Used with permission from the monthly newsletter "Amtrak(r) Ink" April 2010
Trails & Rails Logo
There has long been a unique relationship between the railroad industry and national parks, dating back to the 1880s. Moving forward into the beginning of the 20th century, railroads played an active role in creating and developing America's parks, encouraging vacationers and long-distance travelers to take the train to these natural wonders.
The Trails & Rails program, a partnership between Amtrak and the National Park Service that educates travelers on the heritage of a specific region while also encouraging train travel, is an extension of this long-standing tradition.
"Celebrating its tenth year, the Trails & Rails program operates on 18 routes, connecting major cities all over the United States," said Alan Orchison, Amtrak's senior director, Field Marketing and Industry Alliances. "Across these routes, T&R volunteers and rangers tell the story of those regions, focusing on natural resources, landmarks or historic events like the Civil Rights Movement or the Revolutionary War."
Sites and routes include the Martin Luther King, Jr. National Historical Site along the Crescent, the Rocky Mountain National Park along the California Zephyr, the Klondike Gold Rush National Historical Park on the Empire Builder route, and Old Bent's Fort National Historical Site on the Southwest Chief.
The Trails & Rails-Amtrak partnership offers a number of benefits, including reaching all ages and demographics; enabling National Park Service volunteers and rangers to give back to their communities; and allowing states, regions and local communities to create additional on-board educational programs for passengers. In FY '09, these and the remaining sites and routes included 476 volunteers, 31,812 hours donated by volunteers, 401,600 participating passengers, and 2,397 programs presented.
"We can promote rail travel to parks and protected areas as a fuel-efficient and environmentally friendly way to visit public lands,"Orchison said.
The relationship between Amtrak and the National Park Service continues to bear additional fruit in new ways. Sunset Limited passengers can make the trip between New Orleans and Los Angeles an educational experience as well. Beginning later this month, Sunset Limited passengers will be able to download an audio podcast highlighting the history and sites of interest along the route. "This audio route guide will cover 2,000 miles of territory and contain nearly 100 anecdotes and fun facts," said Orchison. "A printed version is also available, which is convenient for teachers and people who are deaf. The podcast was developed by Amtrak, the National Park Service and the Department of Recreation, Park and Tourism Sciences at Texas A&M University.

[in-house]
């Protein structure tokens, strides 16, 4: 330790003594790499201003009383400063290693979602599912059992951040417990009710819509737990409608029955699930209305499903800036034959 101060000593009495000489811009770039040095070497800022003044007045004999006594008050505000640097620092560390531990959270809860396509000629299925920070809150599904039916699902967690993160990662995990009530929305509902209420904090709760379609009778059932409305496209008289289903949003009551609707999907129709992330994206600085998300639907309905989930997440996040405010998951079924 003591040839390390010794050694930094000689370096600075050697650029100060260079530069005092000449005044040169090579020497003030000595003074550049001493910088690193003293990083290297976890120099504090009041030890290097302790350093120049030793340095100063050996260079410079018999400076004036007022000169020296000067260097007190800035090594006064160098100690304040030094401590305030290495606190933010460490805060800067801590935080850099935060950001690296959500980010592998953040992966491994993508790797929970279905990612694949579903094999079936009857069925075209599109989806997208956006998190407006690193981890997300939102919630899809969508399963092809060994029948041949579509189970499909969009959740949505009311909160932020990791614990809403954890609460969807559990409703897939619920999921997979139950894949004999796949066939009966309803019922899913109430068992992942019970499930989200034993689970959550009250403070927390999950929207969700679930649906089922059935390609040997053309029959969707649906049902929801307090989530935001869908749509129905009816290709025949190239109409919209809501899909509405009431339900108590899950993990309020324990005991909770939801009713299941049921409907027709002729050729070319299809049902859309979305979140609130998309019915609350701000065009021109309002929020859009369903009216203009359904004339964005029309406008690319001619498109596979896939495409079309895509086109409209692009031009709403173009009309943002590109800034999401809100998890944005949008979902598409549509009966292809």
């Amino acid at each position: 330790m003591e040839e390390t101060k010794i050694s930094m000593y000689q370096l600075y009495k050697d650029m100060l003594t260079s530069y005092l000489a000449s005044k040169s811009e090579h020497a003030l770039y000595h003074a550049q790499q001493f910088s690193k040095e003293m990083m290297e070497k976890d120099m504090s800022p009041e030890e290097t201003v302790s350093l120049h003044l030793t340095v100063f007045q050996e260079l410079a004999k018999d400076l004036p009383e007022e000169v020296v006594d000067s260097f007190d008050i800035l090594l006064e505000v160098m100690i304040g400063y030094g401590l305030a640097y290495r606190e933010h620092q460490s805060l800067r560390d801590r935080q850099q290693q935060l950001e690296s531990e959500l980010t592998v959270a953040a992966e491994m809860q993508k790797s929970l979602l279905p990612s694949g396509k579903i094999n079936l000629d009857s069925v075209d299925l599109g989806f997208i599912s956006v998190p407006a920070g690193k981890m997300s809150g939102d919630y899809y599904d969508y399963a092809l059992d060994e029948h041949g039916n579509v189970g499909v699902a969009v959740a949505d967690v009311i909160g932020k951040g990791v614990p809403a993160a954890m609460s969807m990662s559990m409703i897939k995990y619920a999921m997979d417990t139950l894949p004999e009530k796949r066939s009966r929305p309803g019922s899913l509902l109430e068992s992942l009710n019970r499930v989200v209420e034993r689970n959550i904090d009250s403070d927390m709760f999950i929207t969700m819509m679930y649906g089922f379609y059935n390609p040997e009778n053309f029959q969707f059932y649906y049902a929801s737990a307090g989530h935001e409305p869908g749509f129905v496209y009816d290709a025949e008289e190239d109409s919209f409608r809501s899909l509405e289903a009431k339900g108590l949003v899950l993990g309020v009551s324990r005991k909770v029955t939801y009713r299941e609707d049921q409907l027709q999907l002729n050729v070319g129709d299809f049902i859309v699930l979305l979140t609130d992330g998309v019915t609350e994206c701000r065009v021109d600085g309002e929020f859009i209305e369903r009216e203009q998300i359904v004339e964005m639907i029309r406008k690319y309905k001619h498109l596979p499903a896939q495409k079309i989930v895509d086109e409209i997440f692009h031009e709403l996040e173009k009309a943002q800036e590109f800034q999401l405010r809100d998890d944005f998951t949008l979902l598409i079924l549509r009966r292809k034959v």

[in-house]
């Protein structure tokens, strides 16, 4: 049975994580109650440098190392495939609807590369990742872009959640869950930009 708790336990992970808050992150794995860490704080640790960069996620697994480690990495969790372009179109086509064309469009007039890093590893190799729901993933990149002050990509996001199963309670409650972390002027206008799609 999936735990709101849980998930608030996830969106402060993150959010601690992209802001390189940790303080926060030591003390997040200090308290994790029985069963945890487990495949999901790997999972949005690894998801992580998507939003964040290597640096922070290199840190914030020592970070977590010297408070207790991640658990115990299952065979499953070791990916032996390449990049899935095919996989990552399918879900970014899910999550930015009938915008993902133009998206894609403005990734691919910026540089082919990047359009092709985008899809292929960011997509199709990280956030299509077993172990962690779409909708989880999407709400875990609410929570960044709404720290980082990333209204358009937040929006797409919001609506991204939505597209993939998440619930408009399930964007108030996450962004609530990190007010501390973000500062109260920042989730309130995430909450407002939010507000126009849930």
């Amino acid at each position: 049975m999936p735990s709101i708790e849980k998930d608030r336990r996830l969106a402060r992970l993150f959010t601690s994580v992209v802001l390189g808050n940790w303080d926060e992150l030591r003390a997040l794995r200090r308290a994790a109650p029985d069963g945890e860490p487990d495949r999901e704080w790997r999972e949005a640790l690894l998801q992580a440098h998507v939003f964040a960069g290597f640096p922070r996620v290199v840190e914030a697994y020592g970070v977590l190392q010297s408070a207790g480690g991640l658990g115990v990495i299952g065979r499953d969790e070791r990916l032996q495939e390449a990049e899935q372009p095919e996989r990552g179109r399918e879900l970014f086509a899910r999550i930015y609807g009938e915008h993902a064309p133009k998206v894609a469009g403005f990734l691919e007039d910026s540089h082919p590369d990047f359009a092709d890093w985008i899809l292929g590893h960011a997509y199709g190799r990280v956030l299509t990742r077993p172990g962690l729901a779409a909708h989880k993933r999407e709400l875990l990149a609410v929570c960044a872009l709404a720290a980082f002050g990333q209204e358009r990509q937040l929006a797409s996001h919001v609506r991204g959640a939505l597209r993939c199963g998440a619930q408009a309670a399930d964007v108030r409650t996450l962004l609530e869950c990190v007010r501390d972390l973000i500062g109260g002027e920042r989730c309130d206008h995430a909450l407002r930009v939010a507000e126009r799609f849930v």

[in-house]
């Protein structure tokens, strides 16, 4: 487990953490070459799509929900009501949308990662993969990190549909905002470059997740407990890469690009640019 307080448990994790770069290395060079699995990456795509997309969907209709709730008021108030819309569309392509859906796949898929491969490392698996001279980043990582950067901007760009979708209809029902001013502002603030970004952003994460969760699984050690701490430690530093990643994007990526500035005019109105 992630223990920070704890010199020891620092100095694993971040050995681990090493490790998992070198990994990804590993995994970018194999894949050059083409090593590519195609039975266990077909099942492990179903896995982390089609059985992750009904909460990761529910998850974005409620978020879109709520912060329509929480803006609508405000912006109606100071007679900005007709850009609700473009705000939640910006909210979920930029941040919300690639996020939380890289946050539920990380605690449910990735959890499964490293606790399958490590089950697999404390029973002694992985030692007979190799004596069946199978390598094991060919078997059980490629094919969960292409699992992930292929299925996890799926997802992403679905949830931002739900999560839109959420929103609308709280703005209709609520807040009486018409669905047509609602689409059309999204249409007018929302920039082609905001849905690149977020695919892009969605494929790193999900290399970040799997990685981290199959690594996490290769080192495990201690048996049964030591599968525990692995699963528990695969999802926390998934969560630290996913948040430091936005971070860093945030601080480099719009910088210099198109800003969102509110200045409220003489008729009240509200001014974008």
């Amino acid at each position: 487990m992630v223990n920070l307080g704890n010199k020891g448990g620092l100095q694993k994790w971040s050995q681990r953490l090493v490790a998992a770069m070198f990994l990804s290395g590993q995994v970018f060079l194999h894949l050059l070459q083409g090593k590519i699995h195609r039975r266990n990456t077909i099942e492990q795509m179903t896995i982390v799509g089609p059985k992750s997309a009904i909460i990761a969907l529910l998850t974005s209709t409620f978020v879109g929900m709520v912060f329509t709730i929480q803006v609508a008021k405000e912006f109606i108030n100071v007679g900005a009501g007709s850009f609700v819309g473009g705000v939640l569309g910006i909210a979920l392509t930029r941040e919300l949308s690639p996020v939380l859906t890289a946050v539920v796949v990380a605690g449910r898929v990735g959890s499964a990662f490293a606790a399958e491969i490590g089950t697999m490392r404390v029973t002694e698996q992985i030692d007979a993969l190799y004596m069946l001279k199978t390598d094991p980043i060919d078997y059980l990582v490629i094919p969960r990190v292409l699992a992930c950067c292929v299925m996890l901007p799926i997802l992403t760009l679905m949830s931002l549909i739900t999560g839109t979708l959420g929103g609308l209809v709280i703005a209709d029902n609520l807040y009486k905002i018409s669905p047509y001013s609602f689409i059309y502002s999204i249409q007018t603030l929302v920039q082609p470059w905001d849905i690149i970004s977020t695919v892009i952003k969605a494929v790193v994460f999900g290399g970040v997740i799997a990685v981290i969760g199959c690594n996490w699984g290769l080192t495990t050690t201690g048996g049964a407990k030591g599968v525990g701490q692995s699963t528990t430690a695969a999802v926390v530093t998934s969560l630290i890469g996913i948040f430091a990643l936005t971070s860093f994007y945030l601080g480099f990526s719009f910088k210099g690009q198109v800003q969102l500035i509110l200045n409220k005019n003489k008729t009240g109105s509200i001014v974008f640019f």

In addition, to illustrate the ease with which travelers can take the train to visit the country's national parks, the "Parks in Your Backyard" Web site (Amtraktoparks.com) is up and running, showing users the nearest Amtrak route to featured national park sites, each of which is accessible by public transportation from an Amtrak station.
"With more than 500 Amtrak stops in 46 states and the District of Columbia, a national park
is as close as your backyard," said Orchison. The new Web site includes a trip wizard that allows users to customize their search based on geographic location and personal interests. Once the user selects a national park, information on the park and the relevant Amtrak route are highlighted, including a direct link to Amtrak.com to book travel. The site also includes 15 Amtrak Vacations packages to national parks, monuments, memorials and historic sites.
For the upcoming National Train Day on May 8, Trails & Rails volunteers and rangers will be on hand at the four major event locations - Washington, D.C., Philadelphia, Chicago and Los Angeles - presenting a video presentation on the national parks and other sites of interest in and around those locations.
"Having the volunteers and rangers on the trains and in the major stations for National
Train Day further extends the reach of the partnership, allowing us to reach more people,
and to highlight the synergy between passenger rail and our national park sites," Orchison said.
For information on Trails & Rails, visit www.nps.gov/trailsandrails